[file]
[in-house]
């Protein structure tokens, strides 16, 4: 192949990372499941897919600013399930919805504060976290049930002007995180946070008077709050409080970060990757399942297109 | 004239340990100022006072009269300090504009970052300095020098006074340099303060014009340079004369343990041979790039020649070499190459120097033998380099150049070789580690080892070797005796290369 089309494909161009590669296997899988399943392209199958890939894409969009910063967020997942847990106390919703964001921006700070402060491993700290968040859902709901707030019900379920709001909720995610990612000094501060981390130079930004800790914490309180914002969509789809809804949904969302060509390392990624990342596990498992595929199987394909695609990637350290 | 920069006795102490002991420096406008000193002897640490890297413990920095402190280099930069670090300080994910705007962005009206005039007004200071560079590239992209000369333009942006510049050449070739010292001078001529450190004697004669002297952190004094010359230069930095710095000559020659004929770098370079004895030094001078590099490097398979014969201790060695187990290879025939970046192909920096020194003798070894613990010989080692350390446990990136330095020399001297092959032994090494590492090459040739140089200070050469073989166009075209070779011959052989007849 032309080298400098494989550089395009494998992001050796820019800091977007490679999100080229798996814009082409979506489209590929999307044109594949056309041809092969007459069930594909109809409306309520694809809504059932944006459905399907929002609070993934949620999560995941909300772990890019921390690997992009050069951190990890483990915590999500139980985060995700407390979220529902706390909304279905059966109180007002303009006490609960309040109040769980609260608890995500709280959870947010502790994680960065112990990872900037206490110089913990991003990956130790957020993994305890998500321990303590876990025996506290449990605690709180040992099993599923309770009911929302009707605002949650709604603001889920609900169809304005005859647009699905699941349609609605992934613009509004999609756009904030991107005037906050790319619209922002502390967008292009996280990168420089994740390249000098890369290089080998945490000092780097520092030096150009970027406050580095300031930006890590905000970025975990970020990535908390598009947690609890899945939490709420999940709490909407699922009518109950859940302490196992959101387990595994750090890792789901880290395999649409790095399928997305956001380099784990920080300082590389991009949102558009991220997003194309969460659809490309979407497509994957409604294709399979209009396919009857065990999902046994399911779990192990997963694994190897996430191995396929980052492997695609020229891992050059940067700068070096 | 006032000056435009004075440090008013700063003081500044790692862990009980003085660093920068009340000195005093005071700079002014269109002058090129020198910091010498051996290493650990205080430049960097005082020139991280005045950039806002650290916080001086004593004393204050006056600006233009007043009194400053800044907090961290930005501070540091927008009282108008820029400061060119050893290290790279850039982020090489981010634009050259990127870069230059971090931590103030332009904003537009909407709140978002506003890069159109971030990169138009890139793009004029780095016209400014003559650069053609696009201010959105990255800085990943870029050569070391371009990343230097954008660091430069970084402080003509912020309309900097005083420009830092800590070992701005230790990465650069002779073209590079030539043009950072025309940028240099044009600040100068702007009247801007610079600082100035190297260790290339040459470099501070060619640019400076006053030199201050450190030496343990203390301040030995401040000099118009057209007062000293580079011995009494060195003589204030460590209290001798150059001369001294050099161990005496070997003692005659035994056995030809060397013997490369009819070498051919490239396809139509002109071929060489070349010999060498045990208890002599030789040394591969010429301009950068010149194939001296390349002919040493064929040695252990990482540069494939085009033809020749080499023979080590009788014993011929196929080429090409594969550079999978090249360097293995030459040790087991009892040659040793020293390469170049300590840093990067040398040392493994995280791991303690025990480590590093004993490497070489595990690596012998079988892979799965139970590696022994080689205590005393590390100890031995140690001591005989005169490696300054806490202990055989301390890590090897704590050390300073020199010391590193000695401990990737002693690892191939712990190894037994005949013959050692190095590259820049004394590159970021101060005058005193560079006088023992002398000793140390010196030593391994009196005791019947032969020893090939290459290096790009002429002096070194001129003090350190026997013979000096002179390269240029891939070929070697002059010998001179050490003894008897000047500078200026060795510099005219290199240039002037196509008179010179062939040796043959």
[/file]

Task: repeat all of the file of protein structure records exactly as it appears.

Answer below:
[in-house]
């Protein structure tokens, strides 16, 4: 192949990372499941897919600013399930919805504060976290049930002007995180946070008077709050409080970060990757399942297109 | 004239340990100022006072009269300090504009970052300095020098006074340099303060014009340079004369343990041979790039020649070499190459120097033998380099150049070789580690080892070797005796290369 089309494909161009590669296997899988399943392209199958890939894409969009910063967020997942847990106390919703964001921006700070402060491993700290968040859902709901707030019900379920709001909720995610990612000094501060981390130079930004800790914490309180914002969509789809809804949904969302060509390392990624990342596990498992595929199987394909695609990637350290 | 920069006795102490002991420096406008000193002897640490890297413990920095402190280099930069670090300080994910705007962005009206005039007004200071560079590239992209000369333009942006510049050449070739010292001078001529450190004697004669002297952190004094010359230069930095710095000559020659004929770098370079004895030094001078590099490097398979014969201790060695187990290879025939970046192909920096020194003798070894613990010989080692350390446990990136330095020399001297092959032994090494590492090459040739140089200070050469073989166009075209070779011959052989007849 032309080298400098494989550089395009494998992001050796820019800091977007490679999100080229798996814009082409979506489209590929999307044109594949056309041809092969007459069930594909109809409306309520694809809504059932944006459905399907929002609070993934949620999560995941909300772990890019921390690997992009050069951190990890483990915590999500139980985060995700407390979220529902706390909304279905059966109180007002303009006490609960309040109040769980609260608890995500709280959870947010502790994680960065112990990872900037206490110089913990991003990956130790957020993994305890998500321990303590876990025996506290449990605690709180040992099993599923309770009911929302009707605002949650709604603001889920609900169809304005005859647009699905699941349609609605992934613009509004999609756009904030991107005037906050790319619209922002502390967008292009996280990168420089994740390249000098890369290089080998945490000092780097520092030096150009970027406050580095300031930006890590905000970025975990970020990535908390598009947690609890899945939490709420999940709490909407699922009518109950859940302490196992959101387990595994750090890792789901880290395999649409790095399928997305956001380099784990920080300082590389991009949102558009991220997003194309969460659809490309979407497509994957409604294709399979209009396919009857065990999902046994399911779990192990997963694994190897996430191995396929980052492997695609020229891992050059940067700068070096 | 006032000056435009004075440090008013700063003081500044790692862990009980003085660093920068009340000195005093005071700079002014269109002058090129020198910091010498051996290493650990205080430049960097005082020139991280005045950039806002650290916080001086004593004393204050006056600006233009007043009194400053800044907090961290930005501070540091927008009282108008820029400061060119050893290290790279850039982020090489981010634009050259990127870069230059971090931590103030332009904003537009909407709140978002506003890069159109971030990169138009890139793009004029780095016209400014003559650069053609696009201010959105990255800085990943870029050569070391371009990343230097954008660091430069970084402080003509912020309309900097005083420009830092800590070992701005230790990465650069002779073209590079030539043009950072025309940028240099044009600040100068702007009247801007610079600082100035190297260790290339040459470099501070060619640019400076006053030199201050450190030496343990203390301040030995401040000099118009057209007062000293580079011995009494060195003589204030460590209290001798150059001369001294050099161990005496070997003692005659035994056995030809060397013997490369009819070498051919490239396809139509002109071929060489070349010999060498045990208890002599030789040394591969010429301009950068010149194939001296390349002919040493064929040695252990990482540069494939085009033809020749080499023979080590009788014993011929196929080429090409594969550079999978090249360097293995030459040790087991009892040659040793020293390469170049300590840093990067040398040392493994995280791991303690025990480590590093004993490497070489595990690596012998079988892979799965139970590696022994080689205590005393590390100890031995140690001591005989005169490696300054806490202990055989301390890590090897704590050390300073020199010391590193000695401990990737002693690892191939712990190894037994005949013959050692190095590259820049004394590159970021101060005058005193560079006088023992002398000793140390010196030593391994009196005791019947032969020893090939290459290096790009002429002096070194001129003090350190026997013979000096002179390269240029891939070929070697002059010998001179050490003894008897000047500078200026060795510099005219290199240039002037196509008179010179062939040796043959």